Home Current Issue Previous Issues Published Ahead-of-Print Videos Podcasts Collections Blog For Authors Journal Info
Skip Navigation LinksHome > October 1999 - Volume 9 - Issue 4 > Stretching Before Exercise Does Not Reduce the Risk of Local...
Clinical Journal of Sport Medicine:
Critical Review: PDF Only

Stretching Before Exercise Does Not Reduce the Risk of Local Muscle Injury: A Critical Review of the Clinical and Basic Science Literature

Shrier, Ian MD PhD

Collapse Box

Abstract

Objective: To evaluate the clinical and basic science evidence surrounding the hypothesis that stretching immediately before exercise prevents injury.

Data Sources and Selection: MEDLINE was searched using MEDLINE subject headings (MeSH) and textwords for English- and French-language articles related to stretching and muscle injury. Additional references were reviewed from the bibliographies, and from citation searches on key articles. All articles related to stretching and injury or pathophysiology of muscle injury were reviewed. Clinical articles without a control group were excluded.

Results: Three (all prospective) of the four clinical articles that suggested stretching was beneficial included a cointervention of warm-up. The fourth study (cross-sectional) found stretching was associated with less groin/buttock problems in cyclists, but only in women. There were five studies suggesting no difference in injury rates between stretchers and nonstretchers (3 prospective, 2 cross-sectional) and three suggesting stretching was detrimental (all cross-sectional). The review of the basic science literature suggested five reasons why stretching before exercise would not prevent injuries. First, in animals, immobilization or heating-induced increases in muscle compliance cause tissues to rupture more easily. Second, stretching before exercise should have no effect for activities in which excessive muscle length is not an issue (e.g., jogging). Third, stretching won't affect muscle compliance during eccentric activity, when most strains are believed to occur. Fourth, stretching can produce damage at the cytoskeleton level. Fifth, stretching appears to mask muscle pain in humans.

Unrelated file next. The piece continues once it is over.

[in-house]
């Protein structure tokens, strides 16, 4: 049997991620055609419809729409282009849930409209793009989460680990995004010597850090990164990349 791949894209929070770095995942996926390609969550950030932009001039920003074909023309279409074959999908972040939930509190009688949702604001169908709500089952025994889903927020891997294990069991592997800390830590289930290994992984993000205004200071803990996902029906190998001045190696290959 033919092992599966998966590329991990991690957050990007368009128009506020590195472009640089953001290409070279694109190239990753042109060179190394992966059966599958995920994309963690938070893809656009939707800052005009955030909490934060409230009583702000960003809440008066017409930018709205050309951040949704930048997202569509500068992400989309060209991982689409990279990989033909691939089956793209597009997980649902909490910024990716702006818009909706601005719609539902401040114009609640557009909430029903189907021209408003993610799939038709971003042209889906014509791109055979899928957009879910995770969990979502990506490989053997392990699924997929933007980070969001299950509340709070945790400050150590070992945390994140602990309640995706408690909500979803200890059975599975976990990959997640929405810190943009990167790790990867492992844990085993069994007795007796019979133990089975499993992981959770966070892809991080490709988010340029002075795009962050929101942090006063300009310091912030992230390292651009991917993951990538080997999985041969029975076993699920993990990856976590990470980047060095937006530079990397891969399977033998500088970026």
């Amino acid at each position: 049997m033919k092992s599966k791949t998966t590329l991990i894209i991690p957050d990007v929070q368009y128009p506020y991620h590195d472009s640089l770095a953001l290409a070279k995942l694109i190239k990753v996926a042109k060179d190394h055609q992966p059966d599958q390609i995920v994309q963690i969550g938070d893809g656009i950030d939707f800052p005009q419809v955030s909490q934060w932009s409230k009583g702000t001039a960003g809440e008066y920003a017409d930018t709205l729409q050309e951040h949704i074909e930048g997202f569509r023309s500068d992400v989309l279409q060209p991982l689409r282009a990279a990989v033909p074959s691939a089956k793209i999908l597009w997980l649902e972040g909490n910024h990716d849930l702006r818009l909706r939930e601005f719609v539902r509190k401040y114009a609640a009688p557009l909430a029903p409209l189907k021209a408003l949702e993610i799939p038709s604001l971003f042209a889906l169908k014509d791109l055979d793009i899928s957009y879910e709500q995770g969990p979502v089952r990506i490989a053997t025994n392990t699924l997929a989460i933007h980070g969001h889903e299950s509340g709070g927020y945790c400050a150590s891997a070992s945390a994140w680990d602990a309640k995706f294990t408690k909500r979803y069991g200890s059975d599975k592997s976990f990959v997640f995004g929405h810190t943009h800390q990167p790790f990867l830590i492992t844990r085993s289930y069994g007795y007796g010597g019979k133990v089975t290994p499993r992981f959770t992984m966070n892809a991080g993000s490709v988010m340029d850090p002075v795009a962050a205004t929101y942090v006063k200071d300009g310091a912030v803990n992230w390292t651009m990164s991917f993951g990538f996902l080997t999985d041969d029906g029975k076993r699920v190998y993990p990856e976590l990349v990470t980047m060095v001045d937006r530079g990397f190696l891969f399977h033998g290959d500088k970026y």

Conclusion: The basic science literature supports the epidemiologic evidence that stretching before exercise does not reduce the risk of injury.

(C) 1999 Lippincott Williams & Wilkins, Inc.

You Tube The CJSM Blog Linked In Facebook Twitter

Login

Article Tools

Share

Search for Similar Articles
You may search for similar articles that contain these same keywords or you may modify the keyword list to augment your search.